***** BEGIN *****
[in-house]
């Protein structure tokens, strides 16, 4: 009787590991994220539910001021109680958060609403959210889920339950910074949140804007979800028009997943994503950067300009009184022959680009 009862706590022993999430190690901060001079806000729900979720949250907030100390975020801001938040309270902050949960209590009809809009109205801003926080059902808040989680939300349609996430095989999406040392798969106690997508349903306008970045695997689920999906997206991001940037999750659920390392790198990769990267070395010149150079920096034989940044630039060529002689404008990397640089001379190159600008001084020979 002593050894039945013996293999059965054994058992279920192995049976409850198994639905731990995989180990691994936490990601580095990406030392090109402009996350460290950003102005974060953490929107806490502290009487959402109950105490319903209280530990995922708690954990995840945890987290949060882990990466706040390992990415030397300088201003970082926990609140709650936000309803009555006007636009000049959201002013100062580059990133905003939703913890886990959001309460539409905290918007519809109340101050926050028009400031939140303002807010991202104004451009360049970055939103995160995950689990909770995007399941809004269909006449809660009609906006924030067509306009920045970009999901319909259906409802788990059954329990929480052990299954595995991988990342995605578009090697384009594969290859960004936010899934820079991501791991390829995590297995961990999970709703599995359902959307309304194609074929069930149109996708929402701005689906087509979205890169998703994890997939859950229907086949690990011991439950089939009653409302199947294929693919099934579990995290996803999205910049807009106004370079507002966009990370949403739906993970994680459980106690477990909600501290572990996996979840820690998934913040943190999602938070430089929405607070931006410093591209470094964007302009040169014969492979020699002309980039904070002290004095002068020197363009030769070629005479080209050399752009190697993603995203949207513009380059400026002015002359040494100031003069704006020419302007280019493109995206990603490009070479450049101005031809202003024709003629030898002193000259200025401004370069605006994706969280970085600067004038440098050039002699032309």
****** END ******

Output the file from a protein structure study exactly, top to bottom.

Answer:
[in-house]
């Protein structure tokens, strides 16, 4: 009787590991994220539910001021109680958060609403959210889920339950910074949140804007979800028009997943994503950067300009009184022959680009 009862706590022993999430190690901060001079806000729900979720949250907030100390975020801001938040309270902050949960209590009809809009109205801003926080059902808040989680939300349609996430095989999406040392798969106690997508349903306008970045695997689920999906997206991001940037999750659920390392790198990769990267070395010149150079920096034989940044630039060529002689404008990397640089001379190159600008001084020979 002593050894039945013996293999059965054994058992279920192995049976409850198994639905731990995989180990691994936490990601580095990406030392090109402009996350460290950003102005974060953490929107806490502290009487959402109950105490319903209280530990995922708690954990995840945890987290949060882990990466706040390992990415030397300088201003970082926990609140709650936000309803009555006007636009000049959201002013100062580059990133905003939703913890886990959001309460539409905290918007519809109340101050926050028009400031939140303002807010991202104004451009360049970055939103995160995950689990909770995007399941809004269909006449809660009609906006924030067509306009920045970009999901319909259906409802788990059954329990929480052990299954595995991988990342995605578009090697384009594969290859960004936010899934820079991501791991390829995590297995961990999970709703599995359902959307309304194609074929069930149109996708929402701005689906087509979205890169998703994890997939859950229907086949690990011991439950089939009653409302199947294929693919099934579990995290996803999205910049807009106004370079507002966009990370949403739906993970994680459980106690477990909600501290572990996996979840820690998934913040943190999602938070430089929405607070931006410093591209470094964007302009040169014969492979020699002309980039904070002290004095002068020197363009030769070629005479080209050399752009190697993603995203949207513009380059400026002015002359040494100031003069704006020419302007280019493109995206990603490009070479450049101005031809202003024709003629030898002193000259200025401004370069605006994706969280970085600067004038440098050039002699032309």